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Name: Douglas Graham.
Status: educator
Age: 50s
Location: N/A
Country: N/A
Date: 2000-2001

What is the relationship between air pressure and temperature? In general,under controlled situations, I know that as the temperature increases the air pressure decreases, is this also true for the weather too? Is the air pressure greater in the winter months verses the summer months? I know that the best way to find this out is to check the data for air pressure for the year but I am having trouble accessing this information.

Mr. Graham,

We have quite a mix of ideas embedded in your query.

First: Pressure does NOT decrease as temperature increases. If air is confined in a closed container, the pressure inside will increase if the container is heated.

If the air is unconfined and heated -- as would be the circumstances in the atmosphere -- the density of the gas decreases. How this might affect the barometric pressure depends on a host of complicating factors.

Cold air is more dense (has a greater weight per unit volume) than warm air. That is why hot air balloons are able to float in the denser surrounding air.

Barometric pressure, as a meteorologist might record it, varies all year long and, so far as I know, does not change in any regular way with season. I have a weather station in my home. I have recorded wide swings in barometric pressure all year long.

Contact your nearest branch of the National Weather Service. They should be able to provide you with graphics that represent the hourly barometric pressure at or near your location for almost any year on record.

Good luck.


Dear Douglas-

There are some physical laws that govern the relationship between temperature and pressure. If you take a given volume of air, and compress it, the temperature will increase, and if you expand the same volume of air, the temperature will decrease. This is the principle that most refrigerators and air conditioners use.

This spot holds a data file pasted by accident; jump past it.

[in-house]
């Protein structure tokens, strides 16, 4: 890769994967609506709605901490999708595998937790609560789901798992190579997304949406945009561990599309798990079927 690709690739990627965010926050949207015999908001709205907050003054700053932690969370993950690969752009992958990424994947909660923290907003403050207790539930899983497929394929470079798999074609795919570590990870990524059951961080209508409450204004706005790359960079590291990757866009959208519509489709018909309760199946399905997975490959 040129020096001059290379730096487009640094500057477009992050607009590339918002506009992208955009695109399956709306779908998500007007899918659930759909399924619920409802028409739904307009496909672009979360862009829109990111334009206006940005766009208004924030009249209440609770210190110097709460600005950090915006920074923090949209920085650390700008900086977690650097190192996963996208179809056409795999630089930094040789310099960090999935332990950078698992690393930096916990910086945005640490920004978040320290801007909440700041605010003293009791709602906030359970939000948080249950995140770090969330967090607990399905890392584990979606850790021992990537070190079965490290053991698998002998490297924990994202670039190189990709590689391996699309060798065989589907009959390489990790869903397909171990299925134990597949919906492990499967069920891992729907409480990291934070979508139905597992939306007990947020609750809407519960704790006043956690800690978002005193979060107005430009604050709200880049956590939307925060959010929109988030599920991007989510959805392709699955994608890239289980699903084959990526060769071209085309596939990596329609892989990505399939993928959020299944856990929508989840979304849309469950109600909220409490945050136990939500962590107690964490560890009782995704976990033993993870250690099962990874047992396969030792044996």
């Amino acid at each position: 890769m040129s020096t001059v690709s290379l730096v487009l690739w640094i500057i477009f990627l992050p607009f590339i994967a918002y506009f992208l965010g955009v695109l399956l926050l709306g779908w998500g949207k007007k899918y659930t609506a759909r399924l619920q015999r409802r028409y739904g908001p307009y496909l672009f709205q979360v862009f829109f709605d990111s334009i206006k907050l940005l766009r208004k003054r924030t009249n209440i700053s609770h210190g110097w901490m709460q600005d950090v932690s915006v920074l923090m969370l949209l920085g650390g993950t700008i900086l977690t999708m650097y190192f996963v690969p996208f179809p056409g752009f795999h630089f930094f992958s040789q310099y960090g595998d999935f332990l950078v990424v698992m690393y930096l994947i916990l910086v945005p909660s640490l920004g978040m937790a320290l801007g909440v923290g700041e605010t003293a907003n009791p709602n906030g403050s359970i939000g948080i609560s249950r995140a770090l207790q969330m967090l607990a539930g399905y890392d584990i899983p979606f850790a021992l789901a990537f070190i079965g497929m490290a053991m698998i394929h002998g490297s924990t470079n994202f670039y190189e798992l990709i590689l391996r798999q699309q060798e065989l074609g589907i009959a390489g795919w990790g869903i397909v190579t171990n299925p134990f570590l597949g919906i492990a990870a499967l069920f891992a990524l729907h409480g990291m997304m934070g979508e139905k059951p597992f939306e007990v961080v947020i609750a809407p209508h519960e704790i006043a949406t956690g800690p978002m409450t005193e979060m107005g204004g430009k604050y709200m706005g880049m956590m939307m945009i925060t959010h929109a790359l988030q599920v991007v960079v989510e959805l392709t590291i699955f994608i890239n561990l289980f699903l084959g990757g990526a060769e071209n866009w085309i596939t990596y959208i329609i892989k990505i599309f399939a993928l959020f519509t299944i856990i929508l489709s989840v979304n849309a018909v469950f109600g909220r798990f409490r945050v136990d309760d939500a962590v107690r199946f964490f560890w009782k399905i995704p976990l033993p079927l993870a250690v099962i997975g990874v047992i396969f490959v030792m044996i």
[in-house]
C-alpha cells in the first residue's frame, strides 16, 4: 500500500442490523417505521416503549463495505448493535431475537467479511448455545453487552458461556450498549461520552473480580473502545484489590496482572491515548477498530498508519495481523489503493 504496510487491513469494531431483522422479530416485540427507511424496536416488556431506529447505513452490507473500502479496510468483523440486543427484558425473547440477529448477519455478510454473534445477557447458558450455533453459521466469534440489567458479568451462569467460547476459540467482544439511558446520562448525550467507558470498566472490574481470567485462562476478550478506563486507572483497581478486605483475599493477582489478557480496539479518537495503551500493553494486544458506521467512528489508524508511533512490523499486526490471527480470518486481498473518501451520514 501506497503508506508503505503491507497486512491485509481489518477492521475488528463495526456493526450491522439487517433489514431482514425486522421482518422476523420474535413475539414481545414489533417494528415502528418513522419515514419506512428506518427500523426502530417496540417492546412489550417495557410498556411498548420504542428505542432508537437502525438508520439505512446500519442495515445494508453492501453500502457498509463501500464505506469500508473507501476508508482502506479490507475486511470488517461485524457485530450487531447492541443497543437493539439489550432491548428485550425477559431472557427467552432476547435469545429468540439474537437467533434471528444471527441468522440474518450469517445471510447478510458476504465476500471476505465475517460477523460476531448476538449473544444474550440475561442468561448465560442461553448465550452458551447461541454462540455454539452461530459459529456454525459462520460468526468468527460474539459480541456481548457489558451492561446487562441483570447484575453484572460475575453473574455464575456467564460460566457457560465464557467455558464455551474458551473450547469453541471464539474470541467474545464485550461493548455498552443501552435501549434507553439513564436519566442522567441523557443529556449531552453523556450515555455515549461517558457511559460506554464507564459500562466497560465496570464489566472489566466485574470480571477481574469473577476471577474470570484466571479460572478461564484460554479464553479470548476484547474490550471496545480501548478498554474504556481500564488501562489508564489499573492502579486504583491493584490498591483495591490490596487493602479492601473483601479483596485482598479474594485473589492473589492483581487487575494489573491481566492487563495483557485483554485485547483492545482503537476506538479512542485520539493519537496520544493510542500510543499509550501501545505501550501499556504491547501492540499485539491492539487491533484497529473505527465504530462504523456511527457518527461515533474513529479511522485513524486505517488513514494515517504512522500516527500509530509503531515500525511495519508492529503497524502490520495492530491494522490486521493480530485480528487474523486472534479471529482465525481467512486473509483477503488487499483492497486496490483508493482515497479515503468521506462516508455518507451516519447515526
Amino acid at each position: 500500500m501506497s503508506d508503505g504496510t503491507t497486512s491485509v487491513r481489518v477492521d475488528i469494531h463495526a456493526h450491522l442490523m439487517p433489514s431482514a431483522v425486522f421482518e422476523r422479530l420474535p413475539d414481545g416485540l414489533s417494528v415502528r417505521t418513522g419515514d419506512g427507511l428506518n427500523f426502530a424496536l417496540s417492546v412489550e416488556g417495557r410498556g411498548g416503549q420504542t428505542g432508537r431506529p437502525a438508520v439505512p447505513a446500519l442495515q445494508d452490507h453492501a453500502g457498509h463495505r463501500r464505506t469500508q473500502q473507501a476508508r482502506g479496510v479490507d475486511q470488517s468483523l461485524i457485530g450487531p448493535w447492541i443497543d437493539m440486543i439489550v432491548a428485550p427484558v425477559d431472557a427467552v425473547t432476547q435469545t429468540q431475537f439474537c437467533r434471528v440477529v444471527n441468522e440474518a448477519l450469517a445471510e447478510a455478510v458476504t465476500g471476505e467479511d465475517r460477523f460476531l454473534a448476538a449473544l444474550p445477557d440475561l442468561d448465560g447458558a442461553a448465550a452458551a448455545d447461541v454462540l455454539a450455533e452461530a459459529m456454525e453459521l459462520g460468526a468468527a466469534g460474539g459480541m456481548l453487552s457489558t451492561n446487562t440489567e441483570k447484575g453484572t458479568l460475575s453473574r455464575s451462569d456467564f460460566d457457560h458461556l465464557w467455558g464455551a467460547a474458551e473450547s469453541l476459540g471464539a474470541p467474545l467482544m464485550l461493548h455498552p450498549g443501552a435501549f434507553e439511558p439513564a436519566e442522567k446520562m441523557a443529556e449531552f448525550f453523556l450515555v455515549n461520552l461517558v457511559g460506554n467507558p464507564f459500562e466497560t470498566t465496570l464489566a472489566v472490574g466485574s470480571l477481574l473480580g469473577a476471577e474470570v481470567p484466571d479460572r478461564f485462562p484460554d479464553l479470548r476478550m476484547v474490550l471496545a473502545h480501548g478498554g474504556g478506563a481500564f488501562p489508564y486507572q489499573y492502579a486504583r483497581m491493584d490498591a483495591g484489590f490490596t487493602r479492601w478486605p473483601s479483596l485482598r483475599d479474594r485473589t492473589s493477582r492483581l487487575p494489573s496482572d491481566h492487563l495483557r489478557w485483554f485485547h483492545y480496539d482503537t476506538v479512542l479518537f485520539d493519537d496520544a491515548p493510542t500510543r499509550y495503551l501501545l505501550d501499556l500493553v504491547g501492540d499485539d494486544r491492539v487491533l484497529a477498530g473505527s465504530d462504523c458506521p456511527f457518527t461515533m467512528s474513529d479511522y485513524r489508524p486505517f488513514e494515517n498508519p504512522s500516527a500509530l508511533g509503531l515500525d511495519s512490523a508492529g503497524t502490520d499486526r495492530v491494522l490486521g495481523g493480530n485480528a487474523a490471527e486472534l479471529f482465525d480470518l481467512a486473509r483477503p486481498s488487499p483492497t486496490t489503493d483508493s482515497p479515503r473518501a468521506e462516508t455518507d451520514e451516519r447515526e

In the atmosphere, as you go up in elevation, or height, the atmospheric pressure decreases. The temperature also decreases, but not because of the lesser atmospheric pressure. The air close to the ground is warmer because the earth's surface is what heats the atmosphere, for the most part. The further away from the earth's surface you go, the cooler the atmosphere.

The air near the earth's surface may change temperature in another manner also. As winds blow the air up or down mountains, or areas of higher elevation, the air pressure decreases, and the air cools. This is called "adiabatic" cooling, and is due strictly to the expansion of the air due to the lowering of the pressure. If moisture is present in the air, it can cool sufficiently to condense the moisture into rain or snow. The air blowing down a mountain undergoes compression, due to the lower elevation, and will become warmer. Clouds tend to dissipate in air moving down a mountainside. That is why the windward sides of mountain ranges receive much more precipitation than the leeward sides.

Wendell Bechtold, Meteorologist
Forecaster, National Weather Service
Weather Forecast Office, St. Louis, MO


A wealth of meteorological data can be found at Argonne National Laboratories web site at (the uppercase letters must be typed as uppercase). See the ANL Data Archive section for monthly summaries of data.

Contrary to what you say, an increase in temperature (which is a measure of the activity and movement of atoms and molecules) produces a corresponding increase in pressure (which is a measure of the force of the atoms and molecules), if the volume of the air is held constant.

It does not work that way in the atmosphere, as the atmosphere is not a constant volume. An increase in temperature in a high pressure area as it is warmed by the sun causes expansion of the area both horizontally and vertically, thereby resulting in only a minor increase in pressure. However, the pressure increase is measurable, because the atmospheric volume cannot respond immediately to the increase in temperature (that's a lot of air to move).

Air pressure is normally greater during the late summer and early Autumn in temperate latitudes and less in the winter (opposite to what you thought). That is because high pressure areas during the summer are warmer and build up more air above them. More air above the surface means more weight, which translates into greater pressure.

David R. Cook
Atmospheric Section
Environmental Research Division
Argonne National Laboratory

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